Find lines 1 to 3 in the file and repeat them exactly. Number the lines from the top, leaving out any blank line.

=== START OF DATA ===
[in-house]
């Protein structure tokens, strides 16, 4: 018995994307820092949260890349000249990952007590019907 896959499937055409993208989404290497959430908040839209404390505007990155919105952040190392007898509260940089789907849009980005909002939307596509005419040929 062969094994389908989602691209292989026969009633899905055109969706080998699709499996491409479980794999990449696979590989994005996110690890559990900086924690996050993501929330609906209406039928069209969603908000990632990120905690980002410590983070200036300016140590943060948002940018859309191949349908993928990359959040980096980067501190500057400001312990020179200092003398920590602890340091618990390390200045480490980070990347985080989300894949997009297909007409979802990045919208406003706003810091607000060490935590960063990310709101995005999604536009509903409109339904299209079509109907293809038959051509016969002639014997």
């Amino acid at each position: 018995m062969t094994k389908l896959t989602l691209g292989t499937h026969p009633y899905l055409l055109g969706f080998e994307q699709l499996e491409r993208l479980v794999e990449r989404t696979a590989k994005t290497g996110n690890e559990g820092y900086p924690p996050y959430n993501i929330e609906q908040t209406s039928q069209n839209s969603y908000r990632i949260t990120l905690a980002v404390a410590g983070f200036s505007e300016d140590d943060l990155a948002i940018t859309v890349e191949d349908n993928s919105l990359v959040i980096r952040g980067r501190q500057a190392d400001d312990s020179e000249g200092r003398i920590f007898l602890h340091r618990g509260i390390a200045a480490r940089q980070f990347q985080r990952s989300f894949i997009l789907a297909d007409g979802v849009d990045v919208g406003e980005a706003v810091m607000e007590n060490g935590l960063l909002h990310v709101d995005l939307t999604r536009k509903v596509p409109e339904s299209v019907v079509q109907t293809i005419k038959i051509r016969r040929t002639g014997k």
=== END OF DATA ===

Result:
[in-house]
């Protein structure tokens, strides 16, 4: 018995994307820092949260890349000249990952007590019907 896959499937055409993208989404290497959430908040839209404390505007990155919105952040190392007898509260940089789907849009980005909002939307596509005419040929 062969094994389908989602691209292989026969009633899905055109969706080998699709499996491409479980794999990449696979590989994005996110690890559990900086924690996050993501929330609906209406039928069209969603908000990632990120905690980002410590983070200036300016140590943060948002940018859309191949349908993928990359959040980096980067501190500057400001312990020179200092003398920590602890340091618990390390200045480490980070990347985080989300894949997009297909007409979802990045919208406003706003810091607000060490935590960063990310709101995005999604536009509903409109339904299209079509109907293809038959051509016969002639014997």
């Amino acid at each position: 018995m062969t094994k389908l896959t989602l691209g292989t499937h026969p009633y899905l055409l055109g969706f080998e994307q699709l499996e491409r993208l479980v794999e990449r989404t696979a590989k994005t290497g996110n690890e559990g820092y900086p924690p996050y959430n993501i929330e609906q908040t209406s039928q069209n839209s969603y908000r990632i949260t990120l905690a980002v404390a410590g983070f200036s505007e300016d140590d943060l990155a948002i940018t859309v890349e191949d349908n993928s919105l990359v959040i980096r952040g980067r501190q500057a190392d400001d312990s020179e000249g200092r003398i920590f007898l602890h340091r618990g509260i390390a200045a480490r940089q980070f990347q985080r990952s989300f894949i997009l789907a297909d007409g979802v849009d990045v919208g406003e980005a706003v810091m607000e007590n060490g935590l960063l909002h990310v709101d995005l939307t999604r536009k509903v596509p409109e339904s299209v019907v079509q109907t293809i005419k038959i051509r016969r040929t002639g014997k």